FX strategist and finance consultant at Keirstone, Francis Fabrizi

  • AUD/USD is showing bullish signs this morning after failing to break below the 0.6675 support level yesterday says Fabrizi. “If price continues its bullish run, it is possible it will retest the 0.6800 resistance level. If this level is breached, 0.7000 will be the next target. 
  • “However, looking at the weekly timeframe, price is still in a bearish trend. We have seen an unsuccessful attempt to break above 0.6800 this week, creating a third lower high against the descending trendline.”
  • “I believe we will see further weakness over the coming weeks if price remains below 0.6800. If sellers regain control, it is possible 0.6175 could be the long term target.”

China dynamics still ‘on’

The global slowdown and – some – easing inflation pressures may weigh on the Aussie at the start of next year, at least until China opens up more convincingly says Hardman.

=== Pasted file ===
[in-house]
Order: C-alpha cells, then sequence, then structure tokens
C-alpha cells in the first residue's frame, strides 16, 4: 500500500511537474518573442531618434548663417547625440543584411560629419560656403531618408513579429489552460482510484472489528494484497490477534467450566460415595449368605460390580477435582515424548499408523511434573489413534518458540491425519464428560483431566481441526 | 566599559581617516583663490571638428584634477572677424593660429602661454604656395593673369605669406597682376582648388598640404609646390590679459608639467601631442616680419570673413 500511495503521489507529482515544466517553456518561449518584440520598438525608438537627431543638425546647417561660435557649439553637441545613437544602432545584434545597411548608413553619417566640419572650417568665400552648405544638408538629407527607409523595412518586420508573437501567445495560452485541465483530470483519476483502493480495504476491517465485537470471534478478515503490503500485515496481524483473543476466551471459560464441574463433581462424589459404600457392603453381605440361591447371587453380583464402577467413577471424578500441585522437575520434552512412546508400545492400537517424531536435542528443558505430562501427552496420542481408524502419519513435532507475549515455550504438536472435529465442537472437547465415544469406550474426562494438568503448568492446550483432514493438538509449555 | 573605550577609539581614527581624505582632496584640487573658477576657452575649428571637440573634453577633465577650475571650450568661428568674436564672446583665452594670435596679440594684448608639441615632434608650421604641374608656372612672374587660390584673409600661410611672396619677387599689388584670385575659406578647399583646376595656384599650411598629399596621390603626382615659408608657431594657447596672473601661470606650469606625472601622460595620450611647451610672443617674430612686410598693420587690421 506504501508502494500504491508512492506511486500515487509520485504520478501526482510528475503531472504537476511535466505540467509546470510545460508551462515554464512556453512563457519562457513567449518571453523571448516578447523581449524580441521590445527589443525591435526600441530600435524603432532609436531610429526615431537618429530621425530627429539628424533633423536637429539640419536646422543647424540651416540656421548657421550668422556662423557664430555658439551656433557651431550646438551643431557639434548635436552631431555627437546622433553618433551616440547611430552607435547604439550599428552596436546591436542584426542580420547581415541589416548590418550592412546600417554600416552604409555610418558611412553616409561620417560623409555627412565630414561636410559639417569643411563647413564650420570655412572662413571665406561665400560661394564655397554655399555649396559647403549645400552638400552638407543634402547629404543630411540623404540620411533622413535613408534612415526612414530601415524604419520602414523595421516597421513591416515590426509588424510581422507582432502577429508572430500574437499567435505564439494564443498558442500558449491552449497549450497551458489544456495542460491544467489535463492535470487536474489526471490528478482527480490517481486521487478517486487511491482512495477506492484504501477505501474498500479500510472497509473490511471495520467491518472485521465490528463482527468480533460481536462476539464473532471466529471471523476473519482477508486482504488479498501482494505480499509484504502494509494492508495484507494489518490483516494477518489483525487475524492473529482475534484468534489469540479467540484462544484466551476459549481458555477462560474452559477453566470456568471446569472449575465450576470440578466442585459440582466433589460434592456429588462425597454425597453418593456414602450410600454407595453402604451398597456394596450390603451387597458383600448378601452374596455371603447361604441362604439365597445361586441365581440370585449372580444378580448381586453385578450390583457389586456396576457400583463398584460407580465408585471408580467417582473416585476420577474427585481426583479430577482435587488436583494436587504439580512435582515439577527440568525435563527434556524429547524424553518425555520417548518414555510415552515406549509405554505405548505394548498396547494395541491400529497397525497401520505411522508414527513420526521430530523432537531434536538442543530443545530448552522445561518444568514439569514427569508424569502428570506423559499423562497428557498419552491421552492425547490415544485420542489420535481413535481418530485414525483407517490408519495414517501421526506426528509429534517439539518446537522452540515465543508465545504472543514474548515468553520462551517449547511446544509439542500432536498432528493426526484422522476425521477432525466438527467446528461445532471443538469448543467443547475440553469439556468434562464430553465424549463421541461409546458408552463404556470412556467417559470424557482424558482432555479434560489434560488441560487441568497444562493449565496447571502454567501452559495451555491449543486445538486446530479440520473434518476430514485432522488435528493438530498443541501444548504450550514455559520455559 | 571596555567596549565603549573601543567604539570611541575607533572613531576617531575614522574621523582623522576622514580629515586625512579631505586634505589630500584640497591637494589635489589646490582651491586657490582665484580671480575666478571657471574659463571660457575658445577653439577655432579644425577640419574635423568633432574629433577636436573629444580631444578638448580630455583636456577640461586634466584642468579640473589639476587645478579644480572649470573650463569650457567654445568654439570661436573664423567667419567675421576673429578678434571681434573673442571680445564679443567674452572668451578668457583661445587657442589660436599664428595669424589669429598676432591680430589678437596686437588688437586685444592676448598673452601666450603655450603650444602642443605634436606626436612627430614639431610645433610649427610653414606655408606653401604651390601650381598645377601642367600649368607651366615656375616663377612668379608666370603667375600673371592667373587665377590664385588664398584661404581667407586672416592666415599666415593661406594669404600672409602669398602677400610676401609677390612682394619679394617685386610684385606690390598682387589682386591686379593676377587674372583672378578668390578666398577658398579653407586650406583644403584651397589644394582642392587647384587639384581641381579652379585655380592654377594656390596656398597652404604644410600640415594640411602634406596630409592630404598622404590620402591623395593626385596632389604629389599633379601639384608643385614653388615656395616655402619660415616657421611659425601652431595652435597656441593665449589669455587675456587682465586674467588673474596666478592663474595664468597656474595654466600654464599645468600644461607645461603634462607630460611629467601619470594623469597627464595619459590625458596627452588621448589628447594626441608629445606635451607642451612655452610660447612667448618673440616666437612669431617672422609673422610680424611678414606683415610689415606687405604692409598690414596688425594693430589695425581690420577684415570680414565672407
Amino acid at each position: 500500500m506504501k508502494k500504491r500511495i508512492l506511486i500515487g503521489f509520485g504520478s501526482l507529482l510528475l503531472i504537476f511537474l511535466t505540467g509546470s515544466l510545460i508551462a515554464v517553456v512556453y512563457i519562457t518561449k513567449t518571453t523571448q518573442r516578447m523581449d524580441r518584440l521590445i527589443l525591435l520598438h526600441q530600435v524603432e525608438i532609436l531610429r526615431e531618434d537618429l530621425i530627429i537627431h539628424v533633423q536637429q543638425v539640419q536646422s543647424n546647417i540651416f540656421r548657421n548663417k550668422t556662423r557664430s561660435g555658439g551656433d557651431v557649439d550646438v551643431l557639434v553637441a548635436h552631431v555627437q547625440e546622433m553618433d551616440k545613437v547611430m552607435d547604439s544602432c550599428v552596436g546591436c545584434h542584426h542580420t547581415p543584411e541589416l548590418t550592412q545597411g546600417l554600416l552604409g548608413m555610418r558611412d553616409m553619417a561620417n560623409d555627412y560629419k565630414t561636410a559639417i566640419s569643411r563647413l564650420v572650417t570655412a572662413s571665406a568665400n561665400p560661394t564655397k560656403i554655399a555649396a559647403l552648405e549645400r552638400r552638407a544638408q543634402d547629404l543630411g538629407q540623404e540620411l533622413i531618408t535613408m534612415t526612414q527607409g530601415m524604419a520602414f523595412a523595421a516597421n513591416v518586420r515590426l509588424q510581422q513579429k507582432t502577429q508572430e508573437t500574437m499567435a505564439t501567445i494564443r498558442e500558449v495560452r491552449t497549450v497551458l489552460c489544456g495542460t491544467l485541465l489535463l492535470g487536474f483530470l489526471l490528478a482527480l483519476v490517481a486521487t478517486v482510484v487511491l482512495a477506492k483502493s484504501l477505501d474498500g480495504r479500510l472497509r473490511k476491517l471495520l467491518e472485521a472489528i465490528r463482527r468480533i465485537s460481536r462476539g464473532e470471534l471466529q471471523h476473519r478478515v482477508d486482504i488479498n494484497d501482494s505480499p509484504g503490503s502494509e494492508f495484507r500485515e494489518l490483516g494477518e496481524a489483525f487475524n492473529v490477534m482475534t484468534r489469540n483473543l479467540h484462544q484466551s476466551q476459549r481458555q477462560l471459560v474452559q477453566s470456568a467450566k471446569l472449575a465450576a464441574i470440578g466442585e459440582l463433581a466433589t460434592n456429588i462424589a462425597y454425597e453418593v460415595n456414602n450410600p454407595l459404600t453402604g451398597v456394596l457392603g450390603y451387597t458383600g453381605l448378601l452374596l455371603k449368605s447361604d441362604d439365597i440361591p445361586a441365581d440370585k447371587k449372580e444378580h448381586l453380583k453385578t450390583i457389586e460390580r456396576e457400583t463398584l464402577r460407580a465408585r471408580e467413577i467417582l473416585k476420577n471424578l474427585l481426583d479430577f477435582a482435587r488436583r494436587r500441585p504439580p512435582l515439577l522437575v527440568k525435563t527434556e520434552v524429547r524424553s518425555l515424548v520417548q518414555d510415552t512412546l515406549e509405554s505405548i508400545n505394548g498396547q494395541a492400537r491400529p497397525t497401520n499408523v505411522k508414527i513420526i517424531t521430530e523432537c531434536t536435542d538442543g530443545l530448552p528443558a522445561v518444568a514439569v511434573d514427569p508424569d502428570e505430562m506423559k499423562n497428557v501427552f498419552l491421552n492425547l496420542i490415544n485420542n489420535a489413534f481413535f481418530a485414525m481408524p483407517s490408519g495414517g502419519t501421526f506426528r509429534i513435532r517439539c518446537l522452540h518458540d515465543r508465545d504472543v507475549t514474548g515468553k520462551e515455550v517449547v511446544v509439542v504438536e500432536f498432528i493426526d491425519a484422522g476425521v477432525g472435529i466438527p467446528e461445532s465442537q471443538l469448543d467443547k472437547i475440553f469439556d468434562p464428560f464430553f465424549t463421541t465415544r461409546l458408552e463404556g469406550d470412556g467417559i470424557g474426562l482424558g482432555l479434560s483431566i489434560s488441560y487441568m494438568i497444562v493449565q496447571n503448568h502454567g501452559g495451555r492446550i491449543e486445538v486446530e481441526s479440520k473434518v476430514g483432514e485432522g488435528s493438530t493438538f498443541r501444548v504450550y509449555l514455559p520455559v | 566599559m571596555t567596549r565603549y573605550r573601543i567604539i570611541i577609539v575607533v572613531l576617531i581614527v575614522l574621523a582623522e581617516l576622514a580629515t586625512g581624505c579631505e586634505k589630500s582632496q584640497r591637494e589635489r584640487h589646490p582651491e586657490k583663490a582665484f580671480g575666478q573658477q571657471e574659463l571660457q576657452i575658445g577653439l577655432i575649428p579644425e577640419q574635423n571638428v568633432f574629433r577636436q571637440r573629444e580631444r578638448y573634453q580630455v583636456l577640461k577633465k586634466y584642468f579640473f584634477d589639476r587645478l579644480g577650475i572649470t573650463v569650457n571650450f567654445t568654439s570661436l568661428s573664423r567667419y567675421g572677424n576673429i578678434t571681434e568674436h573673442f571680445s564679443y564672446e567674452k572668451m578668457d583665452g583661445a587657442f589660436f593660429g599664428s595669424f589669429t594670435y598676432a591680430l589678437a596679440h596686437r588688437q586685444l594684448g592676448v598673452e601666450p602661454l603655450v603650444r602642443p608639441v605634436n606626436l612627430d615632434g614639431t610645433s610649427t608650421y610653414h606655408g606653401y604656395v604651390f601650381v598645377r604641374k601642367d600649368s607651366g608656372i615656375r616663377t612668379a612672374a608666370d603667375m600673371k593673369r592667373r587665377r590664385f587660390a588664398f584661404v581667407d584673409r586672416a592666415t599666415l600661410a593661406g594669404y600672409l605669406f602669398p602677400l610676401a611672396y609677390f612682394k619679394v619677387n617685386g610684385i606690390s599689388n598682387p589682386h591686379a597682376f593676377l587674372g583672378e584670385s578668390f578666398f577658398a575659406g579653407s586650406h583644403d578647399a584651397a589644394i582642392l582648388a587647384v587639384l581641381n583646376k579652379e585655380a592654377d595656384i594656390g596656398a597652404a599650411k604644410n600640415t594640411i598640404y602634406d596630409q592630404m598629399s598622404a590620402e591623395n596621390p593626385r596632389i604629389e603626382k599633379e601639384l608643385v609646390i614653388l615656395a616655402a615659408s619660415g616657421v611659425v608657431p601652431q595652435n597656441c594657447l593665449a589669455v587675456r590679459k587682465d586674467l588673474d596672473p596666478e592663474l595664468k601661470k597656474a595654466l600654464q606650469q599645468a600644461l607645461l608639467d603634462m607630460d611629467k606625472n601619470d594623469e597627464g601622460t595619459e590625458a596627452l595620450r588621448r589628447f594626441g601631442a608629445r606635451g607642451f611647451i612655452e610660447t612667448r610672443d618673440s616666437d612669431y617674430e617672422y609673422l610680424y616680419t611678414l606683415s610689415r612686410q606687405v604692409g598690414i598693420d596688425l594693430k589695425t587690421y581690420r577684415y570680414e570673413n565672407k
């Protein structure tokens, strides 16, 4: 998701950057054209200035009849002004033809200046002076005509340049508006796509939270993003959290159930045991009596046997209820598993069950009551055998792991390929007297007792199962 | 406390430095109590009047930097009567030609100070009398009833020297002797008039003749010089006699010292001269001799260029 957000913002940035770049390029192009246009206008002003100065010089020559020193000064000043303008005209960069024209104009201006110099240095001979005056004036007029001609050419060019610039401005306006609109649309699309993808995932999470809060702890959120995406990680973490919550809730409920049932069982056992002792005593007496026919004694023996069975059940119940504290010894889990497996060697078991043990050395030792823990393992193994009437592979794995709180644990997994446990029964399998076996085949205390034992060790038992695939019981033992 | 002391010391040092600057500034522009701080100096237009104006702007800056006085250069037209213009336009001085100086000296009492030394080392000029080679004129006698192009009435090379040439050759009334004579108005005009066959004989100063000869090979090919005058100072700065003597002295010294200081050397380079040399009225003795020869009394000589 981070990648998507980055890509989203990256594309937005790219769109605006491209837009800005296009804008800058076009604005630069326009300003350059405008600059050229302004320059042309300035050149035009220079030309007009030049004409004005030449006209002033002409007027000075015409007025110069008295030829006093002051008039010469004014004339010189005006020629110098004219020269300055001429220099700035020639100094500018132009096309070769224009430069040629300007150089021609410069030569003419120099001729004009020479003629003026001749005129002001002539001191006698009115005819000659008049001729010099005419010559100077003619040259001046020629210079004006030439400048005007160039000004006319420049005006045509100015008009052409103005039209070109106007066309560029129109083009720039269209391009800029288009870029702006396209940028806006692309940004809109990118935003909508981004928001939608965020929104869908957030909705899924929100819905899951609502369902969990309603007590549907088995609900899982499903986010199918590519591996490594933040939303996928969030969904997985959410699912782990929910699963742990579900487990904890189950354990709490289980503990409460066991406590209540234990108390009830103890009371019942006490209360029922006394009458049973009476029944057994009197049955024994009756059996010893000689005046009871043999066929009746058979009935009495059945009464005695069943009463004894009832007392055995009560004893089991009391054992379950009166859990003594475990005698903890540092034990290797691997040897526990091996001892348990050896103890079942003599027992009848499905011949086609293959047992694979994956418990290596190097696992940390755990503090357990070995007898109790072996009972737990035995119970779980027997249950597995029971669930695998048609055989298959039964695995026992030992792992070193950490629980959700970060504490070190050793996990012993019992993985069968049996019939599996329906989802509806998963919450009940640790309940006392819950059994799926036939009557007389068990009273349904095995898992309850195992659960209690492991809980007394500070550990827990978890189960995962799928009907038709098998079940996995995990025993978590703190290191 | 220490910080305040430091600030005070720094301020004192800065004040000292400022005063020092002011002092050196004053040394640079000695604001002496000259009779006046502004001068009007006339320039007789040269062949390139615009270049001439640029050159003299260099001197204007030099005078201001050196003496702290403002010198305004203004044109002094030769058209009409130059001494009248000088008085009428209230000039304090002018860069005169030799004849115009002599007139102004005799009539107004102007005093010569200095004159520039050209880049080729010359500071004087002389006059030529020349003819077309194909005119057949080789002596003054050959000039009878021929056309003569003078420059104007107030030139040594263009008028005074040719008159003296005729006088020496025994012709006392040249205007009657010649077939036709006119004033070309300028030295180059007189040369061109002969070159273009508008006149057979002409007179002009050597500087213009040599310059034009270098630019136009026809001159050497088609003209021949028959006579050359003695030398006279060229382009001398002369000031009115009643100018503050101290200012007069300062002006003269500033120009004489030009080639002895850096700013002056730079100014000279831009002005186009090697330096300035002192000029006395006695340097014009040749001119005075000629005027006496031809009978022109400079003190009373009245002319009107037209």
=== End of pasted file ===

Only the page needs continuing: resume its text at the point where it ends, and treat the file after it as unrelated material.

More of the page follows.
Any significant AUD break-out looks limited. Australian GDP numbers for the third quarter land tomorrow and look likely to show 6.3% year-on-year growth held back by a slower third quarter reading of 0.7% compared to 0.9% previously. 

Post-Covid economic pace is receding. Jobs and CPI releases later this month and in January “will be more important for the RBA,” warns ING’s Francesco Pesole. 

EUR/USD

1.09 Price
+0.160% 1D Chg, %
Long position overnight fee -0.0082%
Short position overnight fee 0.0025%
Overnight fee time 22:00 (UTC)
Spread 0.00006

AUD/USD

0.71 Price
-0.460% 1D Chg, %
Long position overnight fee -0.0056%
Short position overnight fee 0.0010%
Overnight fee time 22:00 (UTC)
Spread 0.00006

USD/JPY

130.23 Price
+0.340% 1D Chg, %
Long position overnight fee 0.0056%
Short position overnight fee -0.0141%
Overnight fee time 22:00 (UTC)
Spread 0.010

GBP/USD

1.24 Price
-0.160% 1D Chg, %
Long position overnight fee -0.0039%
Short position overnight fee 0.0004%
Overnight fee time 22:00 (UTC)
Spread 0.00013

Demotion risk